Political ads tend to be about one thing: pushing people’s buttons. Get a voter in the gut, and you’ve got him at the polls.
In tough economic times, a popular way to grab the white working class is by stirring up the us vs. them antagonism that simmers in the shadowy recesses of our lizard brains.
Resentment toward African-Americans has long been a focus of such appeals. Think Sen. Jesse Helms’s famous “white hands” ad from 1990, in which a Caucasian man’s hands are shown crumpling up a job-rejection notice as the narrator decries the quotas ostensibly championed by Helms’s (black) foe. More recently, Latinos have become the hot bogeyman.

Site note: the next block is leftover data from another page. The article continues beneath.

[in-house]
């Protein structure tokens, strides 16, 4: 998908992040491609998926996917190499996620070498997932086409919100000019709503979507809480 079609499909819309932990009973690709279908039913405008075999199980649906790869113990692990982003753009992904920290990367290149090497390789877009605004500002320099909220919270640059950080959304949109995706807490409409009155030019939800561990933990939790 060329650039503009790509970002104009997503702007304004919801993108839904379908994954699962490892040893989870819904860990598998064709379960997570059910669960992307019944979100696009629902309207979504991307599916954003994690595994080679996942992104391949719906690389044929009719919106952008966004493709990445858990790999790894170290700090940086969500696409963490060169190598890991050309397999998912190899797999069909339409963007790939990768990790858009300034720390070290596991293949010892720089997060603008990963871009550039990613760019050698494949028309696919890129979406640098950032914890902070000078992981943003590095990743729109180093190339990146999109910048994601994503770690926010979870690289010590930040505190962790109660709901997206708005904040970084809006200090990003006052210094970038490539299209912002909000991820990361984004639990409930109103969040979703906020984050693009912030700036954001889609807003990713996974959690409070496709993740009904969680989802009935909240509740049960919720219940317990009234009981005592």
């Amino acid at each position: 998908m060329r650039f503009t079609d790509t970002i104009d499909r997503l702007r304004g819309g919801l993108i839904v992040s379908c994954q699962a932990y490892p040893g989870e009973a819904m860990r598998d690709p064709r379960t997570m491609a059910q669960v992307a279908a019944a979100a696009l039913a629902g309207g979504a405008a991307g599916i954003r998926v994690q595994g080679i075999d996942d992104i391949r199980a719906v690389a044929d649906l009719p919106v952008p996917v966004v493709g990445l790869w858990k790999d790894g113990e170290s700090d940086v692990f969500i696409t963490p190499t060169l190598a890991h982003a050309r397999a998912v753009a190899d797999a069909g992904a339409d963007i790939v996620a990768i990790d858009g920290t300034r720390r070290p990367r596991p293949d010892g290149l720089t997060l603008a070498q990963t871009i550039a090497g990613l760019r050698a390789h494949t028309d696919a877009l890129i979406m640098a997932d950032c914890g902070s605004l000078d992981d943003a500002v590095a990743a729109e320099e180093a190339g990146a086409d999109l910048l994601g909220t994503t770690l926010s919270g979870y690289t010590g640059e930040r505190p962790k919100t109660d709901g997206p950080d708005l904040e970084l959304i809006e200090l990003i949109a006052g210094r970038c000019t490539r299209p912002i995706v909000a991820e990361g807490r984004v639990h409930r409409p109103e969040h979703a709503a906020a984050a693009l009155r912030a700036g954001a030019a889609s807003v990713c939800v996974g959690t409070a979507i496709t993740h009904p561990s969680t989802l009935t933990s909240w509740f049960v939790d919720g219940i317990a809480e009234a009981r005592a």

One ethnic group largely exempt from such race baiting in recent years has been Asians. Widely regarded in the U.S. as a “model minority”—itself a bit of stereotyping—Asian caricatures have not generally been used to fan popular outrage. Until now.